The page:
Where's my Shakespeare?

Where's my Shakespeare?

“Where’s my Shakespeare?” I demanded of no one in particular. I was dusting my bookshelves, a task I perform randomly rather than routinely, when I noticed the playwright’s absence.

This does not mean that Shakespeare’s supernatural self keeps visiting and vanishing like his memorable creation, the ghost of Hamlet’s father. Nor am I referring to my Complete Works of William Shakespeare. What was missing was a statuette, one of several replicas of great writers. My small brass Shakespeare is especially dear to me because it was a present from my late father.

Ever since 1977, when I started my first job as a lecturer in English, Shakespeare has maintained his prestigious position in my library. I had last noticed him, in the first week of August, when he was standing, as usual, beside a figurine of King Henry VIII. After all, the original Shakespeare wrote a play on that mercurial monarch, for whom divorce and decapitation were prosaic pastimes. Besides, he enjoyed the patronage of Elizabeth I, daughter of Henry and the hapless Anne Boleyn.

On reflection, it struck me that there could be one of only two explanations for Shakespeare’s disappearance. The first, that my brass, sword-wielding Rani of Jhansi (another resident of the reading room), viewing the literary luminary as a foreign foe, had struck him down on Independence Day. More likely, a human hand had dislodged the dramatist. The chief suspect was my grand-nephew, Gabriel.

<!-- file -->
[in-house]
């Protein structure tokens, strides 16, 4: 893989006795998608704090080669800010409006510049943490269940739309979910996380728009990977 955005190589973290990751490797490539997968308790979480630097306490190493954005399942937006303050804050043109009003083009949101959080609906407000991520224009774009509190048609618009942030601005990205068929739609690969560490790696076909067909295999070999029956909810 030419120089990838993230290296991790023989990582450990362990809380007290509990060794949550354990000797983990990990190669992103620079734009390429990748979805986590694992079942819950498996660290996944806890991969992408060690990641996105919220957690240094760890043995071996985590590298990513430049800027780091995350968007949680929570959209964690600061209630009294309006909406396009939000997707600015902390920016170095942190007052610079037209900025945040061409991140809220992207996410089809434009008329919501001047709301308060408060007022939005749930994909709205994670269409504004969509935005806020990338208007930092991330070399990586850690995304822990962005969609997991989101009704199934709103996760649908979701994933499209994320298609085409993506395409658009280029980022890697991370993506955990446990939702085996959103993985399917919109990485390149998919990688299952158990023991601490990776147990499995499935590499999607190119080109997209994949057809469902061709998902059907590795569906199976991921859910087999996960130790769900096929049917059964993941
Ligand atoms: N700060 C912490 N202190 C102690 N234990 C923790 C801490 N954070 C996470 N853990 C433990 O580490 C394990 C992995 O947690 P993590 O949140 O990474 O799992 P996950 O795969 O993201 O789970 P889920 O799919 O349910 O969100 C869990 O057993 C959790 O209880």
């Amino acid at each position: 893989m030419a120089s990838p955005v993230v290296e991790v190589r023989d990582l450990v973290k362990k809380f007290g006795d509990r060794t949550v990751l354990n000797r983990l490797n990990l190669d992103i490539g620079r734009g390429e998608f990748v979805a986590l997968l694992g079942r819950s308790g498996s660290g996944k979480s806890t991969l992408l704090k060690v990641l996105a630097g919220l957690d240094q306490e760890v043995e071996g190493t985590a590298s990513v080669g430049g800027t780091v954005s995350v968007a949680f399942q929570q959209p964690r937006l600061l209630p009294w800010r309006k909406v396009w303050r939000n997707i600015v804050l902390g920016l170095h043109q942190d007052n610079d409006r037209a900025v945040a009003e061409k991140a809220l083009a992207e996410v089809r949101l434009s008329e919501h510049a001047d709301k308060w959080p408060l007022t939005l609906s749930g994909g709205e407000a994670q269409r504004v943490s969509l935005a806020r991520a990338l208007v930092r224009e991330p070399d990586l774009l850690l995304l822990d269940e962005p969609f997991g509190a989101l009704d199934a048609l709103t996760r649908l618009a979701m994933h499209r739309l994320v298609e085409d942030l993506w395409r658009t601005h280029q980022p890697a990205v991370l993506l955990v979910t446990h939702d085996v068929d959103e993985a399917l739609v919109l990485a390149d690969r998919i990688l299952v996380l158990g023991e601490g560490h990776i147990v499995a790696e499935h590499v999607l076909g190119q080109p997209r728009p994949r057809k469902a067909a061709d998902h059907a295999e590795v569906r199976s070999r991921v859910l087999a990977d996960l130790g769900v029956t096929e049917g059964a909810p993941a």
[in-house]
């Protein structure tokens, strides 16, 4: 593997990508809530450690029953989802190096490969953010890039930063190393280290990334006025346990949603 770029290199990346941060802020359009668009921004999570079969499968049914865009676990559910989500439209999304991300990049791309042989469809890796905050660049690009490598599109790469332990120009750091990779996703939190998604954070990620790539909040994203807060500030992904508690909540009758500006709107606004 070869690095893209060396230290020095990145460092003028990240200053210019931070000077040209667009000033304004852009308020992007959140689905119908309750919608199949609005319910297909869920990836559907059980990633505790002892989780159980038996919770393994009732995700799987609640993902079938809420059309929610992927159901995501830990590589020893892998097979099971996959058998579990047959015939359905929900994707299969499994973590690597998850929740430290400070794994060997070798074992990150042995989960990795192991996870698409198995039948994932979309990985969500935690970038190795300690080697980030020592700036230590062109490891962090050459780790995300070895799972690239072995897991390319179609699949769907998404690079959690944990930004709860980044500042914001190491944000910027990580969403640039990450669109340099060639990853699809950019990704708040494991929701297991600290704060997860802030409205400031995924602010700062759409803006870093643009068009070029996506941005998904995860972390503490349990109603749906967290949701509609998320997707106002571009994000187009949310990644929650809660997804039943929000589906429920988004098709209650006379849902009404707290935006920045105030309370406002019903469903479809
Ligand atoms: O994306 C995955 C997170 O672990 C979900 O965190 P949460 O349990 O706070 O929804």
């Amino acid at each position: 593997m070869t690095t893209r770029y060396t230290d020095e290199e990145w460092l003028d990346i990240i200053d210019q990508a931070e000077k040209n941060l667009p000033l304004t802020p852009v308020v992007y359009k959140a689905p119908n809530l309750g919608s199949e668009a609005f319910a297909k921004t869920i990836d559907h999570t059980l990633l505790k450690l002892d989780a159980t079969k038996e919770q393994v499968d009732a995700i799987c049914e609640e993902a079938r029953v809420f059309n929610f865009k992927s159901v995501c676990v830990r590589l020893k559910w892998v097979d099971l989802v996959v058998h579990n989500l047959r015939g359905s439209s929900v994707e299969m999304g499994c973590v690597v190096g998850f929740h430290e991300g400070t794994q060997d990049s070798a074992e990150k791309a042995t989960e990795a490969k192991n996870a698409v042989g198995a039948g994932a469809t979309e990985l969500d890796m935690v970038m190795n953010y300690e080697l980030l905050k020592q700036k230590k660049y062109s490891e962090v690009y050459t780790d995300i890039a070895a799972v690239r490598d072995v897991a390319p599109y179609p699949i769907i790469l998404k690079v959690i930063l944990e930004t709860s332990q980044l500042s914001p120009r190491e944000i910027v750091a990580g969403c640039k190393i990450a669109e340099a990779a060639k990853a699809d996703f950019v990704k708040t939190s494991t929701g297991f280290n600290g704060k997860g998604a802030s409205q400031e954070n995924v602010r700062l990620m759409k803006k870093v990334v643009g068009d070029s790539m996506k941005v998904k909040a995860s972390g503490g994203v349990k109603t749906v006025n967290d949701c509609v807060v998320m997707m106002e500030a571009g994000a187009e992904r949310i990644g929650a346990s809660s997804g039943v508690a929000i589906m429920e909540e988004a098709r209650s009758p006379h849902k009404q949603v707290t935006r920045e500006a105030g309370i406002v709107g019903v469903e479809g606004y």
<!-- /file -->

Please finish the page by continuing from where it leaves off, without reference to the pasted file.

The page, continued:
He had recently turned seven, and my husband and I had hosted a birthday party for him. The hall was the scene of the festivities, and we had sealed off the study, where return gifts and prizes for games were hidden.

Gabriel later confessed that he had made a foray into the forbidden territory. Grabbing the image of Shakespeare, he had used it to burst one of the many balloons that had been readied for distribution. The ensuing explosion, albeit minor, had caused my miniature memento to slip through the frisky fellow’s fingers, take flight and land some distance away from its habitual home.

“Where’s my Shakespeare?” I demanded of Gabriel in particular.

Gabriel reached into a narrow space between two tables and retrieved my cherished keepsake. Grinning impishly, he looked as charmingly mischievous as one might picture Puck in A Midsummer Night’s Dream. Proffering me the battered Bard, the little elf said disarmingly, “Here’s your Shakespeare!”


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